Demolition of Gardner Cinemas

GARDNER – It was once the center of the community, a place where the magic of Hollywood was offered to anyone with a buck or two in their pocket. By the time J.R. Vinagro Corp. set up its excavating machine, the floors of the old Gardner Cinemas building were collapsing, there was a large hole through the roof above one theater and homeless people were living in condemned apartments in the front of the building.

Tuesday morning, crews began razing one section of the cement-block theater block at 34-40 Parker St. The main building, which is several stories high in the back, will be demolished next week, paving the way for a parking lot and park area.

Watching the demolition from Connors Street were movie fans of several generations. Each had a special memory of the two-screen theater once known as the Orpheum Theater.

Built in 1913, the building housed a movie theater from 1919 until it closed in 1999 when the Gardner Cinemas moved to Timpany Plaza.

“When I was a little kid, we’d come here for Saturday matinees,” recalled Rick Ladroga, an engineering consultant who got a chance to tour the building at the request of the owner after it was closed and decaying.

Mr. Ladroga said he recalls clearly the cherubs on the ceiling of the ornate main theater, and the ever-present smell of popcorn. He said his mother took him to see the movie “Tora! Tora! Tora!” about the Japanese attack on Pearl Harbor.

“The last movie I saw was ‘Terminator’ in 1984,” he said. “I liked it so much I came back and watched it the next night.”

Standing with him on Connors Street, Bruce Mierzejewski fondly recalled sneaking in the back door of the theater with several friends. He said they would pool their money and one would buy a ticket, go in, and open the back door for the rest of them. He said the first movie he remembers seeing there was “Mary Poppins.”

One of the youngest people watching was 4-year-old Carter Ravish, who could not get enough of the big machine tearing down the building. His grandmother Cindy said she recalls seeing a movie in the theater when she was a teenager, but could not remember which one. She said she was interested in the demolition in part because her daughter works at a pizza business in a building next door.

Mike Clapper had vivid memories of the cinemas. He said one of the first films he saw there was “Roger Rabbit,” which his grandfather took him to in the 1980s.

“The last movie I saw was ‘Titanic,’ ” he said. “I was on a date.”

For Don Leblanc, 73, the movie theater was like a family business. He, his father and brother were all projectionists.


“We closed it down,” he said, explaining that the theater went non-union after it moved from downtown and he and his brother lost their jobs.

Mr. Leblanc said he was allowed to see most movies free when his father worked there, but not the big releases. When Elvis Presley’s “Loving You” came out, he had to pay.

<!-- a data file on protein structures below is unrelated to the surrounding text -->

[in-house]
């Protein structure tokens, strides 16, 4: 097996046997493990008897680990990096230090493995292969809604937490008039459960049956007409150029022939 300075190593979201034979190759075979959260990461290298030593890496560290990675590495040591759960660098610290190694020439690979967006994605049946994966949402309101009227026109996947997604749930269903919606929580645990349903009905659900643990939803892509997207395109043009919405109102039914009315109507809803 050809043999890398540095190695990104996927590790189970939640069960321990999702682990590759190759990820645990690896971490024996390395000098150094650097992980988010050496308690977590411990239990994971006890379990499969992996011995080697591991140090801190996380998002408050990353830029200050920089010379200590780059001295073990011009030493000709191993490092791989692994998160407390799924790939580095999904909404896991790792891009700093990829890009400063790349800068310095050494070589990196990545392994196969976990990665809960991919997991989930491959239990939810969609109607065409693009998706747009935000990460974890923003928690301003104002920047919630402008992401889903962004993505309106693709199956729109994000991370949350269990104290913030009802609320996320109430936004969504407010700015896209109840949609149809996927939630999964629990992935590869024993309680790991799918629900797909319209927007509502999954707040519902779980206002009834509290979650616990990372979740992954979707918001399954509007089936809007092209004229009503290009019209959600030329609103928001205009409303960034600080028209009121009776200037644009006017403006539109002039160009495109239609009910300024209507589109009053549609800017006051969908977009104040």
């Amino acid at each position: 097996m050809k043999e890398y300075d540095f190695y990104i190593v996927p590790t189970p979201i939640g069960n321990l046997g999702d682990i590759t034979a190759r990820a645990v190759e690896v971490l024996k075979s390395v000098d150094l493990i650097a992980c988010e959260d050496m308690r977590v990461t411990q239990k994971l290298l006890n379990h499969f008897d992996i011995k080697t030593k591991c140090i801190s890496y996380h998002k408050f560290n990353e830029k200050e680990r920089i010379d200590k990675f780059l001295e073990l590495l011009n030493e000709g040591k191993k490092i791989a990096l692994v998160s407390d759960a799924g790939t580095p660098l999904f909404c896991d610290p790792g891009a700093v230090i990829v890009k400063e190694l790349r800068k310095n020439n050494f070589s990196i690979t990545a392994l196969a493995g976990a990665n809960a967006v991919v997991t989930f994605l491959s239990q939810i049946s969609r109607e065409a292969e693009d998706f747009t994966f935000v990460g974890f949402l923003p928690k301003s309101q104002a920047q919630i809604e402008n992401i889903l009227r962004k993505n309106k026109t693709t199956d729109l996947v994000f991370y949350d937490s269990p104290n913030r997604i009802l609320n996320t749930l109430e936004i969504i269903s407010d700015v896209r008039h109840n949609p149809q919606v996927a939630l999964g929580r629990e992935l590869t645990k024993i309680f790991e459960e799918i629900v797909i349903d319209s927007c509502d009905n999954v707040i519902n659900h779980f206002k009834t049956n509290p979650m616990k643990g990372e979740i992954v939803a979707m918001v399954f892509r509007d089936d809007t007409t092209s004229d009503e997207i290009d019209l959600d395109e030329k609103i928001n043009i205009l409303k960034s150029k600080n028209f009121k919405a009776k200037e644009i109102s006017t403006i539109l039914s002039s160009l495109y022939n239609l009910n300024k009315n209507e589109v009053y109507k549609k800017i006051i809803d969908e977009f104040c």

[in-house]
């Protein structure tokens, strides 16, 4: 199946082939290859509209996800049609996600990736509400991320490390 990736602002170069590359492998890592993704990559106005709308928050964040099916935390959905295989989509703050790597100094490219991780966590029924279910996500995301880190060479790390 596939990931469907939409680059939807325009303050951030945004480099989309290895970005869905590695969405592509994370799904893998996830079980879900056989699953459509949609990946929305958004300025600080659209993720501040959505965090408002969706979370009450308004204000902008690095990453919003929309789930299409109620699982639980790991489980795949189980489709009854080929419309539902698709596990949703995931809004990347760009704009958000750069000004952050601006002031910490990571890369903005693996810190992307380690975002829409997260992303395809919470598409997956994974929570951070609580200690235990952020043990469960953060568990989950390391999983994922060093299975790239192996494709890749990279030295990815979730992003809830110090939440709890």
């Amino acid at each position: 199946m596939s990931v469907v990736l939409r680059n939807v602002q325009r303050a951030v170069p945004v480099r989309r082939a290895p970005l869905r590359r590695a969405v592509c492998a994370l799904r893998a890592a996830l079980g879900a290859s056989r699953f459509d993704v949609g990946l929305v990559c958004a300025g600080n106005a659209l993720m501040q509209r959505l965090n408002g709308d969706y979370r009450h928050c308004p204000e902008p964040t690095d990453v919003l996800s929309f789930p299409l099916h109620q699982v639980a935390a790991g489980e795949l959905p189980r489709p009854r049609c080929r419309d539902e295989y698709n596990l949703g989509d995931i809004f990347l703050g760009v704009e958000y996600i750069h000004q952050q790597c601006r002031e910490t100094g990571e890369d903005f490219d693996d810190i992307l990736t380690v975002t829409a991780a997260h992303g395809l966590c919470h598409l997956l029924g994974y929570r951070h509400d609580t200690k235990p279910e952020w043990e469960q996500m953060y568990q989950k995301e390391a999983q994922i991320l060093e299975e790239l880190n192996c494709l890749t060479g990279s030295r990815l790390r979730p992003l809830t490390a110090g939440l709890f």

Although Mr. Leblanc has good memories of the theater, he is glad it is being demolished.

“It’s time to come down,” he said. “It’s served its purpose.”

One of the odder stories about the theater involves the ghosts of the Gardner Cinema. Strange occurrences and occasional sightings of apparitions led people to claim the building was haunted by a woman named Alice. There may have also been a male ghost, whose footsteps, with one foot dragging, could be heard where the cellar of the building goes under the the sidewalk in front.

When the theater closed in 1999, apartments in the building remained occupied until a May 2007 fire caused substantial damage, leaving a gaping hole in the roof over one of the theaters. With the building open to the elements, decay set in. The building was condemned.

The tenants may not have been the last people living in the building. Ryan Billingsly, project supervisor for J.R. Viragro Corp., said when a crew went in to inspect the building, they found clothing and other items that indicated people were living in the building.

Mr. Billingsly said he has seen no sign of Alice, but heard about the ghost from city officials. In the building was a sign that read, “New America House Gardner, rooms $1.50 and $2 with bath.”

Athough the building has other structures within inches of it, Mr. Billingsly said, the project poses no major challenges.

“It’s just an old dilapidated building,” he said. “It’s condemned, so it is compromised.”

In October, the city bought the building from owner Salim Chowdhry for $88,000. Gardner Economic Development Coordinator Joshua Cormier said the cost of razing the building and disposing of the rubble is $617,000, of which nearly $500,000 will be paid for by a brownfields redevelopment grant. Because of floor collapses, some parts of the building were not cleared of asbestos and will have to be treated as contaminated. When the building is demolished, materials will be taken to a hazardous waste disposal site.

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